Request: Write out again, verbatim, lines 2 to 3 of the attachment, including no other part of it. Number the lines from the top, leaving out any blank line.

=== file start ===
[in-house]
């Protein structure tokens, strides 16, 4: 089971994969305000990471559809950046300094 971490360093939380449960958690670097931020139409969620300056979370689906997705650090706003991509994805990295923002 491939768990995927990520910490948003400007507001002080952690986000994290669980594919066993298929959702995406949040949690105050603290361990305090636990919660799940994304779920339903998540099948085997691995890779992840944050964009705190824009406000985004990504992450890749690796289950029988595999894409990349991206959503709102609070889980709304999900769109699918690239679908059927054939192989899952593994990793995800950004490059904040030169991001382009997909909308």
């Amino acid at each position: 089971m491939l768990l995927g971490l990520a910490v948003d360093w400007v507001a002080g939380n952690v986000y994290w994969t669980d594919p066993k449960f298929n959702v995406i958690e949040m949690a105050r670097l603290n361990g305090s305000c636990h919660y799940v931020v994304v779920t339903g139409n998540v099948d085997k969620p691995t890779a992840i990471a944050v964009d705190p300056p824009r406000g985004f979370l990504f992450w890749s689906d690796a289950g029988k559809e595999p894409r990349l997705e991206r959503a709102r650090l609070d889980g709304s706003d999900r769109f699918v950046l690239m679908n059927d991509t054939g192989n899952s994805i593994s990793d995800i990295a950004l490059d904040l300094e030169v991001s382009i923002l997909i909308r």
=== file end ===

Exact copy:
């Protein structure tokens, strides 16, 4: 089971994969305000990471559809950046300094 971490360093939380449960958690670097931020139409969620300056979370689906997705650090706003991509994805990295923002 491939768990995927990520910490948003400007507001002080952690986000994290669980594919066993298929959702995406949040949690105050603290361990305090636990919660799940994304779920339903998540099948085997691995890779992840944050964009705190824009406000985004990504992450890749690796289950029988595999894409990349991206959503709102609070889980709304999900769109699918690239679908059927054939192989899952593994990793995800950004490059904040030169991001382009997909909308």
């Amino acid at each position: 089971m491939l768990l995927g971490l990520a910490v948003d360093w400007v507001a002080g939380n952690v986000y994290w994969t669980d594919p066993k449960f298929n959702v995406i958690e949040m949690a105050r670097l603290n361990g305090s305000c636990h919660y799940v931020v994304v779920t339903g139409n998540v099948d085997k969620p691995t890779a992840i990471a944050v964009d705190p300056p824009r406000g985004f979370l990504f992450w890749s689906d690796a289950g029988k559809e595999p894409r990349l997705e991206r959503a709102r650090l609070d889980g709304s706003d999900r769109f699918v950046l690239m679908n059927d991509t054939g192989n899952s994805i593994s990793d995800i990295a950004l490059d904040l300094e030169v991001s382009i923002l997909i909308r």